As Episcopalians waste time on their usual transactional or financial “solutions” to racism (think Sacred Circles, book study groups, reparations), many use these activities as an excuse to avoid actually dealing with racism, prejudice, bullying, and other misconduct. That’s true both within the church, and in larger society.
This tendency to seek “moderate” approaches is neatly parsed by the Rev. Martin Luther King, Jr., (MLK) in his letter from the Birmingham jail. Two of the recipients were — you guessed it — Episcopal bishops who urged MLK to go slow, avoid sit-ins and other non-violent protests, and other open confrontation.
In his ardent letter, MLK makes clear that the biggest problem he saw in ending racism was not the KKK and the massive resistance of the South to integration, but rather white moderates.
That begs the question: Are you a white moderate? Would you consider non-violent protest? To you honestly believe that your sacred circle will end racism? How would you react if someone picketed your church on the basis that it is not integrated? (Blacks make up 13.6 percent of the U.S. population, but just 6.3 percent of the church’s membership. So yes, your church likely is segregated.)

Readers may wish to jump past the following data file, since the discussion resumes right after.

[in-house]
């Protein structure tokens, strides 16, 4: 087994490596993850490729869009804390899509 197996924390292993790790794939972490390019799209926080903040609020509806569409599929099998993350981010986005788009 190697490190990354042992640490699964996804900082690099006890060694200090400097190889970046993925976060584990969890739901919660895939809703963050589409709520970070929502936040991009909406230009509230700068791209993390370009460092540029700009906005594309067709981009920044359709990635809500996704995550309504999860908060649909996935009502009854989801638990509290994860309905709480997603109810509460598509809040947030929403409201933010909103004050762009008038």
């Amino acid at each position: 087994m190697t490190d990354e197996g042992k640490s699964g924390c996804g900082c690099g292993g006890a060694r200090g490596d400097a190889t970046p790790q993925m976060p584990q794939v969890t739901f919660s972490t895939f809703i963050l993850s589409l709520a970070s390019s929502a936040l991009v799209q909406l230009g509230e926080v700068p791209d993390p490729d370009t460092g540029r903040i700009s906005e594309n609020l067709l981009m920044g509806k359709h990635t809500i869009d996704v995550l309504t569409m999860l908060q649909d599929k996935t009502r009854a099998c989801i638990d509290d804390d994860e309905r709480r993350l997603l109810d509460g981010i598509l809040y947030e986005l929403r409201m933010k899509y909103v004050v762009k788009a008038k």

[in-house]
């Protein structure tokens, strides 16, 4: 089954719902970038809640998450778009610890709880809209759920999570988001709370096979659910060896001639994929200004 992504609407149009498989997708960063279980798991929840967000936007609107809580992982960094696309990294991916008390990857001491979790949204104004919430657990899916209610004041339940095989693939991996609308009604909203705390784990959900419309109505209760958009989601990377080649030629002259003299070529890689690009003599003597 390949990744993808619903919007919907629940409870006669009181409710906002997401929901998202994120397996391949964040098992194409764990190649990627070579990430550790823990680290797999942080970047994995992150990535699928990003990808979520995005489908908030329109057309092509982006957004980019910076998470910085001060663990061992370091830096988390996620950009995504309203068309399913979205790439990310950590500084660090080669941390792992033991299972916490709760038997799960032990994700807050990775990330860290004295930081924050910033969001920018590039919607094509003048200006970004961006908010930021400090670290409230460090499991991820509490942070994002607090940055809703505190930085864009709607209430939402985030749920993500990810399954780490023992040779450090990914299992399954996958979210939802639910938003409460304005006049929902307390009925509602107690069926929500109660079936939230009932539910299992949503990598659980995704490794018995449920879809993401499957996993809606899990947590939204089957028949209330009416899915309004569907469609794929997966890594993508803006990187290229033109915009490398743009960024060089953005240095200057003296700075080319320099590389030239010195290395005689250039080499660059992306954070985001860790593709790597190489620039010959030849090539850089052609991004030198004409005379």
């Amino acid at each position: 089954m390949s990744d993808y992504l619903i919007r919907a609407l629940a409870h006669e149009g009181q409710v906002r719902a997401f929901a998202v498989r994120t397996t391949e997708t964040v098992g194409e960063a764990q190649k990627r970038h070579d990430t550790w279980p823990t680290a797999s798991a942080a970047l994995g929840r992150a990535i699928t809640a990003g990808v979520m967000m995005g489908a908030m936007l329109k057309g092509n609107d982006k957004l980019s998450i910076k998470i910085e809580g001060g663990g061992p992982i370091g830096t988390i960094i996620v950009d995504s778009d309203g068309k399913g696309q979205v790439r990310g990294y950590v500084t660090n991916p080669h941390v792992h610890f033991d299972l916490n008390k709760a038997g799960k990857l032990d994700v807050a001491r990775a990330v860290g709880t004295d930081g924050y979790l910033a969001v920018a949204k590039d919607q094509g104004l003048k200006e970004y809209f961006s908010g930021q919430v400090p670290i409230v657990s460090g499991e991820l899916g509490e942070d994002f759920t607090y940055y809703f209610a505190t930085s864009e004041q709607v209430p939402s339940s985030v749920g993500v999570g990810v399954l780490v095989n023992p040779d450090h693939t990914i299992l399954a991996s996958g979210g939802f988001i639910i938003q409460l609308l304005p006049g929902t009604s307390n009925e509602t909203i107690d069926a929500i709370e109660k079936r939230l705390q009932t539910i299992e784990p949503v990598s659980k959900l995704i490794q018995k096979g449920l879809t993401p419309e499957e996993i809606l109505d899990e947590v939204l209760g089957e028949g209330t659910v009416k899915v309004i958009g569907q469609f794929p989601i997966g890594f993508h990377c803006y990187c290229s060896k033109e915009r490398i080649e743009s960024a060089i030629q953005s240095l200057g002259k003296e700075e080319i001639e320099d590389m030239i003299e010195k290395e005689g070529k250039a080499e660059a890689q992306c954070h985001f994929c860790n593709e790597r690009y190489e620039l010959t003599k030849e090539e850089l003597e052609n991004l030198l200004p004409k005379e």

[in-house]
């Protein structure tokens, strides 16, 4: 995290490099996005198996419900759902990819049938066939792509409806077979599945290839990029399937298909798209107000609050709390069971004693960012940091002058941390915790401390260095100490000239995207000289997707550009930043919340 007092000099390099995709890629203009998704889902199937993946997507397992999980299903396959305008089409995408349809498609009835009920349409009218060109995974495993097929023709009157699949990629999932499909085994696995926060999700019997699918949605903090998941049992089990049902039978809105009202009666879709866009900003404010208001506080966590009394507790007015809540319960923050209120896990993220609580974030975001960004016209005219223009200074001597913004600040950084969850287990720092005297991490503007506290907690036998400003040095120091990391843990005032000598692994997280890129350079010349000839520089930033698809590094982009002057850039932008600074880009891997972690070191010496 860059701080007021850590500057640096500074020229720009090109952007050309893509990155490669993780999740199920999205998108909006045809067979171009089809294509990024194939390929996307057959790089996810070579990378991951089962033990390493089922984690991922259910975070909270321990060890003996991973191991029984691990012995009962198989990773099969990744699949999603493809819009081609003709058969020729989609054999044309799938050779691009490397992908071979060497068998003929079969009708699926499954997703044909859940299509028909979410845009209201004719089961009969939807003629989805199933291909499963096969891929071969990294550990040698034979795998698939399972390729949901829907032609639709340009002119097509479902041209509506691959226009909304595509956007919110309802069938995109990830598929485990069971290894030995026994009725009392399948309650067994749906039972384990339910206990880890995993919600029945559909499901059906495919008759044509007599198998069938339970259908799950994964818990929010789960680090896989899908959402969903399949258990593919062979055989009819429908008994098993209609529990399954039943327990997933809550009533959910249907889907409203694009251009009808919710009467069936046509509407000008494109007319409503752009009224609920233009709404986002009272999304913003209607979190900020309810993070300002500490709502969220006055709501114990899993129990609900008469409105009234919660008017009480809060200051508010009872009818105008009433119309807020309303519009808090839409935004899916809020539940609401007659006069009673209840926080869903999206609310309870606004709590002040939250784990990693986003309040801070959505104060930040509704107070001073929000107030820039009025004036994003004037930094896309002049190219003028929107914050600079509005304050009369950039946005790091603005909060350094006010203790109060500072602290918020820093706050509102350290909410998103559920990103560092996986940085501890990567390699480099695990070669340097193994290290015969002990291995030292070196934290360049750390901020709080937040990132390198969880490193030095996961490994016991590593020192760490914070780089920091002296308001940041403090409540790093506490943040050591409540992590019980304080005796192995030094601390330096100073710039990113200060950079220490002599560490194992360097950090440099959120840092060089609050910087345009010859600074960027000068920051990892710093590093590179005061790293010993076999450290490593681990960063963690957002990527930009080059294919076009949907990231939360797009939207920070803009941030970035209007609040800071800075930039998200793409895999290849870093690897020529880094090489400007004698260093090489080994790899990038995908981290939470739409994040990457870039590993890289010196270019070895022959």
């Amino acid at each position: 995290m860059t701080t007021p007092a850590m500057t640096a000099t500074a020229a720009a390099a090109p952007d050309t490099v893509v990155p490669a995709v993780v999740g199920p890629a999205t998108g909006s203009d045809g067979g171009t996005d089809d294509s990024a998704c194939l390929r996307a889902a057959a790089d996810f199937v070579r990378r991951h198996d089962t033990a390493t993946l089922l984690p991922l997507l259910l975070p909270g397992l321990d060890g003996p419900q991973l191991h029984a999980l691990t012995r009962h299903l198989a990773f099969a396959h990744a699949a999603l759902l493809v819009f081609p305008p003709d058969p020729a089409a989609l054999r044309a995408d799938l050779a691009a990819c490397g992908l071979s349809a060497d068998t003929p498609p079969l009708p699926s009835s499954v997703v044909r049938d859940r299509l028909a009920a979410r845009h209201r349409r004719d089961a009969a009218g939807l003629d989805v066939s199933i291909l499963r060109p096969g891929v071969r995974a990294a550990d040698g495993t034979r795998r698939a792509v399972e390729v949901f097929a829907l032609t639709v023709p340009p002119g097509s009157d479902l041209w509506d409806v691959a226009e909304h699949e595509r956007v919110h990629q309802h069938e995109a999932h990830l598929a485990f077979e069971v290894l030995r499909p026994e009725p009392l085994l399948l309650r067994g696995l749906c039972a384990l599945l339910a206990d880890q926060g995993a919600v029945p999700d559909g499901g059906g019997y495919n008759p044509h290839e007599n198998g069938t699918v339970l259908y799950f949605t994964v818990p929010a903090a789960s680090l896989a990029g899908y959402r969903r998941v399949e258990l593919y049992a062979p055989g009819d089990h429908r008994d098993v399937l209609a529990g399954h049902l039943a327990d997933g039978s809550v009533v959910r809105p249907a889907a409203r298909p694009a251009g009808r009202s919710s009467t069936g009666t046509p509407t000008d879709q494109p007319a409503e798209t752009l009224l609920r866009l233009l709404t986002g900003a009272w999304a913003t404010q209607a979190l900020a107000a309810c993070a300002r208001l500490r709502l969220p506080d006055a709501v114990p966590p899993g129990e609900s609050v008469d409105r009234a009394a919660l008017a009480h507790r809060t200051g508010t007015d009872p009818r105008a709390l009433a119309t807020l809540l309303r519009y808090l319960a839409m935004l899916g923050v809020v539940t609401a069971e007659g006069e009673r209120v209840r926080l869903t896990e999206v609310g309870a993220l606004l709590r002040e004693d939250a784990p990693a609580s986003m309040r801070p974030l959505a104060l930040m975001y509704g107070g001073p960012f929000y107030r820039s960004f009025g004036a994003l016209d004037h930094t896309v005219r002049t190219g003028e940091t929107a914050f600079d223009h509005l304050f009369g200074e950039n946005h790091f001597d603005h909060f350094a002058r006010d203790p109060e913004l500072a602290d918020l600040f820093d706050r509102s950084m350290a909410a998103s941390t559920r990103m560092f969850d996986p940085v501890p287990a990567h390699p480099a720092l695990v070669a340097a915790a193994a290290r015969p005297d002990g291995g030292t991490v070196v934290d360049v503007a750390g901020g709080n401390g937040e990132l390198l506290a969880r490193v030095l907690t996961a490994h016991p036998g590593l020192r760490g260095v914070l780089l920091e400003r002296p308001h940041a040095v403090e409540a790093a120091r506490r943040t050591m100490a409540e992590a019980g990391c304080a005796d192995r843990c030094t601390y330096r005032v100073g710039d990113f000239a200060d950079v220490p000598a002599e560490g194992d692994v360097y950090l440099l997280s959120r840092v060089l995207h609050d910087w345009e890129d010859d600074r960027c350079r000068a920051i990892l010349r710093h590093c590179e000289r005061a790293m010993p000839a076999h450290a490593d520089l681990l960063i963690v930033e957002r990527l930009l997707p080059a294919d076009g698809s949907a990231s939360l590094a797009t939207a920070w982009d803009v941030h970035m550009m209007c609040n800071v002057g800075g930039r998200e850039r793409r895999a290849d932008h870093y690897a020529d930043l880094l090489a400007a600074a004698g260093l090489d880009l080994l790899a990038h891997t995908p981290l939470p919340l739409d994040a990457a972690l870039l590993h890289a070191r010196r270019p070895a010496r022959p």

And we can take the argument one step further. Within your parish, do you prefer peace and quiet over social justice? Do you respond as Jesus would in the face of injustice and oppression within the church? How do you respond to bullying, exclusion or persons marginalized within your parish? And yes, every parish has these issues.
What would MLK say if he visited your church? Would he say that, as moderates, your parish is part of the problem? Would he say you are part of the problem?
And what would Jesus do? Something tells me he wouldn’t have a book discussion group.
It will soon be 60 years since MLK wrote his letter. But far too many don’t even know what the letter says, or its role in history.